Particularly, besides the induction of tryptophan degradation for cell growth inhibition, IFN-γ inhibited tumor cell growth more extensively by the depletion of NAD+ via activating poly (ADP-ribose) polymerase family member 1 (PARP1), which was also known as adenosine diphosphate ribosyl transferase (ADPRT) . Both inhibitory mechanisms induced by IFN-γ appeared to be sensitive to reactive oxygen species (ROS) and inverse proportional to glutathione concentrations . These might suggest that dietary restrictions of serine, glycine, cysteine or glutamate might enhance the inhibitory effect of IFN-γ via decreasing intracellular glutathione, which was matching that manipulating ROS could modulate the responses of tumors to ROS and the survival of cancer cells under serine and/or glycine starvations [7, 9]. Moreover, the dietary supplement of tryptophan might enhance the proliferation of immune cells but not much affect the inhibitory effect of IFN-γ especially via NAD+ depletion in cancer cells.
Dietary strategies for cancer therapy
From the standpoint of energy expenditure and anabolism for cell growth, AA restriction might be an effective metabolic intervention for cancer since the energy expenditure (ATP) of AA metabolism is up to ~ 58% for protein and nucleotide syntheses (Fig. 1). Although leucine is the most heavily used AA in human, plants and animals (Fig. 2), lysine rather than leucine is likely the AA which deprivation cell proliferation is the most sensitive to. At cell and disease levels, the magnitude of lysine value was demonstrated by that lysine restriction completely blocked the proliferation of cancer cells , and that lysine deficiency caused human childhood malnutrition disease - kwashiorkor . Tumor progression represents the survival and outgrowth of cancer cells from the battle with normal cells and immune system in TME. It is possible to gain time for tipping the scale of the battle in favor of anticancer immune responses by an effective metabolic intervention to inhibit the proliferation of cancer cells. For lysine restriction, it might be safe to be applied intermittently for days or weeks, even 1 or 2 months since it took 4–12 months for the disease development of kwashiorkor. Consequently, intermittent dietary lysine restriction might have the value and potential as a practically available dietary strategy for cancer therapy.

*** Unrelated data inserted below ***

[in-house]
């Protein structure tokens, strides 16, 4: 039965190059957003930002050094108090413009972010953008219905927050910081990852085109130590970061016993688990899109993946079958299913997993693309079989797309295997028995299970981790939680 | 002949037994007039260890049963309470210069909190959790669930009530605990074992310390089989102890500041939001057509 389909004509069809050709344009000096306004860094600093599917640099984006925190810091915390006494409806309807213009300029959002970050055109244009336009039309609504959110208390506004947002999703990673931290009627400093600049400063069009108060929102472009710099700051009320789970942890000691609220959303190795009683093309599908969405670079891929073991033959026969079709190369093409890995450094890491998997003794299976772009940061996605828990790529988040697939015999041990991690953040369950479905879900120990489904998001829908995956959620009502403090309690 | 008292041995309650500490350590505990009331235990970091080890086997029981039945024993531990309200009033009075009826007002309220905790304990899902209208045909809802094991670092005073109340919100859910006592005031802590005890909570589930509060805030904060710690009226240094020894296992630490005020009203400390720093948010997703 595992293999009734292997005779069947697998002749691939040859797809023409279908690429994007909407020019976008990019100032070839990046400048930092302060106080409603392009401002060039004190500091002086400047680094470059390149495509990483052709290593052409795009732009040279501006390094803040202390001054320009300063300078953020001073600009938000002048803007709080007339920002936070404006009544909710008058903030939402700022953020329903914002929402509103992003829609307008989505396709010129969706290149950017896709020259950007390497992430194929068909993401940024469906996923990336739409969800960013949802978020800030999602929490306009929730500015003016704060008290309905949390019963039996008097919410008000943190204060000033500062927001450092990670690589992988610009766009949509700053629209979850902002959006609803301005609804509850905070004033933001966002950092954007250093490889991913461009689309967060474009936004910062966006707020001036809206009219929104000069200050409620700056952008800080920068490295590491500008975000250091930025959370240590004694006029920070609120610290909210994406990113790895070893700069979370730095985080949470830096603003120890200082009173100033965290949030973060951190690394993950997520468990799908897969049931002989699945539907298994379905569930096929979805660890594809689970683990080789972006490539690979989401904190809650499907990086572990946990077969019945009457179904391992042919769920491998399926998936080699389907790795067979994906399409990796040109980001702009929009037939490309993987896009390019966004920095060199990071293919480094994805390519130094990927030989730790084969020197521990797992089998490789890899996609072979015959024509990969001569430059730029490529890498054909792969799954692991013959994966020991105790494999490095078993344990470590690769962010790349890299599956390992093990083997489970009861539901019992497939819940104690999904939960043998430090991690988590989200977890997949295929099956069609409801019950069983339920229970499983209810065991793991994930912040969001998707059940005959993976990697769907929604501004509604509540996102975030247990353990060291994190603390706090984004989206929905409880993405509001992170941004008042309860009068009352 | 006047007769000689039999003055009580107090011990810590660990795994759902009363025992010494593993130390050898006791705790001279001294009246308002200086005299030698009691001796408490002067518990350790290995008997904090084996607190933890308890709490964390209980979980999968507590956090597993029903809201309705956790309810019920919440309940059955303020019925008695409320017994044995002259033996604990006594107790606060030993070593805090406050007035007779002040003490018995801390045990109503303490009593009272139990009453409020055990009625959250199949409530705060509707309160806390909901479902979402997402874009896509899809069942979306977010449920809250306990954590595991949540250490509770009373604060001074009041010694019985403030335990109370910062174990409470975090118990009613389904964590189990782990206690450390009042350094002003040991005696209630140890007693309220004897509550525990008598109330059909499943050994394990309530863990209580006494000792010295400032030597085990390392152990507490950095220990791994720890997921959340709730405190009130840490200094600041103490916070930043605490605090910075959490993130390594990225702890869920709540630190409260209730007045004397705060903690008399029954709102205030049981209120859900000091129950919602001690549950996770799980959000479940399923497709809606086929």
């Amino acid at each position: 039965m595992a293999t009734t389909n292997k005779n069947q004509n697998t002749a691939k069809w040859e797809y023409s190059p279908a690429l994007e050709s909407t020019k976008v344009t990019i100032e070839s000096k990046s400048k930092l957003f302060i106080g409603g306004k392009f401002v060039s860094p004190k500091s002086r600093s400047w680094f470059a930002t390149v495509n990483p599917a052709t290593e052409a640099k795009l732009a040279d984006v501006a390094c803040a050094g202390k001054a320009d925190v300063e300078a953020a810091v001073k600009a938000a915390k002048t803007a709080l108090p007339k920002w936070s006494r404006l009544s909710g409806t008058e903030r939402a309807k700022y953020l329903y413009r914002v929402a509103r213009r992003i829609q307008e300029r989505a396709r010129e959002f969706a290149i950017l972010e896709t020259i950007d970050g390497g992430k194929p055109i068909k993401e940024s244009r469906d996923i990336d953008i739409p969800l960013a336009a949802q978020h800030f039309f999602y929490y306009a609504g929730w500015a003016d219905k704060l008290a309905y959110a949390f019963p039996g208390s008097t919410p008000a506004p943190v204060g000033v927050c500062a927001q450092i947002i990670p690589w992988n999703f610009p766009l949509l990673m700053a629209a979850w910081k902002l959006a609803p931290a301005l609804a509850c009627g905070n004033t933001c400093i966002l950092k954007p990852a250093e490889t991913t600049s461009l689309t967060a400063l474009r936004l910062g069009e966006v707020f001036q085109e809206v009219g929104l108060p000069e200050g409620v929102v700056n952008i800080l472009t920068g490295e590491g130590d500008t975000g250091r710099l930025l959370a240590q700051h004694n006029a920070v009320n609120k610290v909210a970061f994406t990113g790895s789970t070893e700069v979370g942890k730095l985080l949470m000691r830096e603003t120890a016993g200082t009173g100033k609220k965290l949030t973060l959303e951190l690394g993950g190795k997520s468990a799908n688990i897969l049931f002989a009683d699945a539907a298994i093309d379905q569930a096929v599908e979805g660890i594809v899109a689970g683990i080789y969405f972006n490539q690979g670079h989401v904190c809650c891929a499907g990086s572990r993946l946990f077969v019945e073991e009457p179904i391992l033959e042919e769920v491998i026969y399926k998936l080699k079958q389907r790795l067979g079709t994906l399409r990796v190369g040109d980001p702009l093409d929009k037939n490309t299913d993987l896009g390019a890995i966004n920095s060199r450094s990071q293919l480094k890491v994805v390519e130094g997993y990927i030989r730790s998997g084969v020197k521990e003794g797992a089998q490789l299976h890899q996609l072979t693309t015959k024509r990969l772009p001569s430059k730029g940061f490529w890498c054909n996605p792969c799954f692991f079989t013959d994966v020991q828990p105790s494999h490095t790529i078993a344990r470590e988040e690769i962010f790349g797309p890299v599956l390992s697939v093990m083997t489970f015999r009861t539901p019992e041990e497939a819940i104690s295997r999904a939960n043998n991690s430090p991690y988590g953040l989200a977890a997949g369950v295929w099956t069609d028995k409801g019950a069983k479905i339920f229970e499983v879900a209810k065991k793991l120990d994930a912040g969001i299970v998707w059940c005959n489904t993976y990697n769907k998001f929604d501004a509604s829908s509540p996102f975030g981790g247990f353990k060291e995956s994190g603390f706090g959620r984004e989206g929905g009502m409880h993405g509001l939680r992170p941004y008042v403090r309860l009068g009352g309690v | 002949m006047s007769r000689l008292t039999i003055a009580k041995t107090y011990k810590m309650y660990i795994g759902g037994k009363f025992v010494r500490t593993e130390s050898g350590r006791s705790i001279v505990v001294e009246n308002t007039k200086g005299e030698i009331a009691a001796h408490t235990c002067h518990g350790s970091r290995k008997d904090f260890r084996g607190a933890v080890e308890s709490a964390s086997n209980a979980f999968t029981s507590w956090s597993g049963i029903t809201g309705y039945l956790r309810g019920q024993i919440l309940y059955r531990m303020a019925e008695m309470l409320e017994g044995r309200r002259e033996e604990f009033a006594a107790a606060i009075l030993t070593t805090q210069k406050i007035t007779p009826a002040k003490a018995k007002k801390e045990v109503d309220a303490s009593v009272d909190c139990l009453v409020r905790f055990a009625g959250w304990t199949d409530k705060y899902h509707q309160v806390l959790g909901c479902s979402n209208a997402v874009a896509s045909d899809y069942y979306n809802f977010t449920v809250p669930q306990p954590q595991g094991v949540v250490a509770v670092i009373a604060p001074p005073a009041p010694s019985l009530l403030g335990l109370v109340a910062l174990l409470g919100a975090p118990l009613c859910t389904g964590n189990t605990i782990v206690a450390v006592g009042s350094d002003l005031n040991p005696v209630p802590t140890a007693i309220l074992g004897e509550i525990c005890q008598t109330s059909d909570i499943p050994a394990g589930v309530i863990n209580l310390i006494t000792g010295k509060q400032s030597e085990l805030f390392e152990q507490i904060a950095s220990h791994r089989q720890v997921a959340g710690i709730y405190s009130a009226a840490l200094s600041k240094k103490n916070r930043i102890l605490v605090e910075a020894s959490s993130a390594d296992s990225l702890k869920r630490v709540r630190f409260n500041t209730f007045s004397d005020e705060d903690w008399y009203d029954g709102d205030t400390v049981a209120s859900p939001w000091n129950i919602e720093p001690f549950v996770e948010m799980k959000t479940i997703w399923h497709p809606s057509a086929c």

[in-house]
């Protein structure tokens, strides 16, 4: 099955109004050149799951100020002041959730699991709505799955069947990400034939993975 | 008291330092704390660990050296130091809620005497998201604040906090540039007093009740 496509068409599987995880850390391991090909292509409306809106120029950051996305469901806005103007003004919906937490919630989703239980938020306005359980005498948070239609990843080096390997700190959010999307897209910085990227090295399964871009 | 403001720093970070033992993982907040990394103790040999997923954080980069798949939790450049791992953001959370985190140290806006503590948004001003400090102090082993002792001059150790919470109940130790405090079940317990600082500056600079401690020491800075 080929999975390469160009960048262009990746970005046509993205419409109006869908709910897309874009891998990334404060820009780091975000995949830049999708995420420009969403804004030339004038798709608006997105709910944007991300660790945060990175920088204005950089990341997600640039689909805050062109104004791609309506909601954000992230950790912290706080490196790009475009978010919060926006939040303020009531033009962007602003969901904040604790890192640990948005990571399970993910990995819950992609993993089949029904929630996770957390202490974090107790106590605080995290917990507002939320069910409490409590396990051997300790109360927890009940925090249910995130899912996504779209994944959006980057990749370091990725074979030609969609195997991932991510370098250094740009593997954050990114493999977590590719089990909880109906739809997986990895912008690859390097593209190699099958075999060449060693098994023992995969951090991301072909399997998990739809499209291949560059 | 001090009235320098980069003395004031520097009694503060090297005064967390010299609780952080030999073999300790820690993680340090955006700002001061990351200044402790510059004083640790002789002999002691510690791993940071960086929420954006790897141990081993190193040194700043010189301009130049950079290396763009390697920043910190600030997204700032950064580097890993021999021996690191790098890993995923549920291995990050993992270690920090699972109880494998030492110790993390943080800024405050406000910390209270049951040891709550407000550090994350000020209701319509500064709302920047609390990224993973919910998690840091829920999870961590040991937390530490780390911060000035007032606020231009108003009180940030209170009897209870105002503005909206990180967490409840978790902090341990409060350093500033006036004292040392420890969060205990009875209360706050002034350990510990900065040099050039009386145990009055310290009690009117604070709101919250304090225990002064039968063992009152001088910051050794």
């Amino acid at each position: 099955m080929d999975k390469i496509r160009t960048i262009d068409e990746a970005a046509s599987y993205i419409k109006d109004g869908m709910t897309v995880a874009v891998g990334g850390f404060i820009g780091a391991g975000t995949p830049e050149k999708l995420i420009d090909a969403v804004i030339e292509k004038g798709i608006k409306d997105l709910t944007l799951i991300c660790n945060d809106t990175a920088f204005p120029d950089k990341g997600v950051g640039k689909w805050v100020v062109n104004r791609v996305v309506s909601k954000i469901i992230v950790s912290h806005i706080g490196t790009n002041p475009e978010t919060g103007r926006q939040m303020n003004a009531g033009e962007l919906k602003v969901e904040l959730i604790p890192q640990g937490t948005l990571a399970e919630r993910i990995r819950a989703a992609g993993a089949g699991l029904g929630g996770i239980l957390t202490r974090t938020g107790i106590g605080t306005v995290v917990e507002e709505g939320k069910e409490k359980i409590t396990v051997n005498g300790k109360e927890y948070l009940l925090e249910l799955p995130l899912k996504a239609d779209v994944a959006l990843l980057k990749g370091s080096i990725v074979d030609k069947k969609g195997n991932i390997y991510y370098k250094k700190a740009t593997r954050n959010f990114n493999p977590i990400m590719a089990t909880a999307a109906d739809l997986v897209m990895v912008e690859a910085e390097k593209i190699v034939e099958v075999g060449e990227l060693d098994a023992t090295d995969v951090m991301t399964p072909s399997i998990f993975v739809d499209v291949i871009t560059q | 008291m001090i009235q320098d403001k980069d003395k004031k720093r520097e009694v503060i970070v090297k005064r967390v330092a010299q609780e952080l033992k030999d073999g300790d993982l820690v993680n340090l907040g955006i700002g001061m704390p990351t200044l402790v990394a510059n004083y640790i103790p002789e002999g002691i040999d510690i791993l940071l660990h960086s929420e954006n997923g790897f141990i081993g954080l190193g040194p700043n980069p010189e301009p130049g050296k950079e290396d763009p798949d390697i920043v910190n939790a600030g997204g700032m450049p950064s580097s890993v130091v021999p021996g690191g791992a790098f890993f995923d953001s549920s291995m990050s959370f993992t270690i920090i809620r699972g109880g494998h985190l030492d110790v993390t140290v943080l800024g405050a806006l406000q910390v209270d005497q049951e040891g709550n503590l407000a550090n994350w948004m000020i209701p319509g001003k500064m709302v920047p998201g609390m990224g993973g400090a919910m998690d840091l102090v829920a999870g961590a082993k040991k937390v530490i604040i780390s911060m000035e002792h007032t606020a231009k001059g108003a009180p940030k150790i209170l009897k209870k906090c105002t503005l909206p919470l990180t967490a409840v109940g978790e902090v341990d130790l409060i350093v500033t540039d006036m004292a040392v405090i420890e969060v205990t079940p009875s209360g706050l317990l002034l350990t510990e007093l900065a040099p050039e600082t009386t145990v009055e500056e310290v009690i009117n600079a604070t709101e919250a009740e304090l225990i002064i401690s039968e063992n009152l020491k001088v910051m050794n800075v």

AA compositions in foods
From a practical perspective, valuable dietary intervention using daily foods is great convenient for cancer prevention or therapy. Therefore, AA compositions of foods were collected from the website of the Food and Agriculture Organization (FAO) of the United Nations, including “Amino-acid content of foods and biological data on proteins”  and “amino acid composition of feedstuffs available in the Philippines” of “the table 46 in Aquaculture feed and fertilizer resource atlas of the Philippines” . The FAO information (Supplemental Table 5) including ~ 300 foods was integrated, summarized and represented as a heatmap for the visualization and comparison of AA abundances in 11 FAO food terms (Fig. 4a), where the green represented low abundances of AAs while the red represented the enrichment of AAs. The AA heatmap has unambiguously demonstrated that some FAO terms almost all contain low level of protein, including starch roots and tubers, vegetables or fruit (Fig. 4a and b).
Practical dietary AA restriction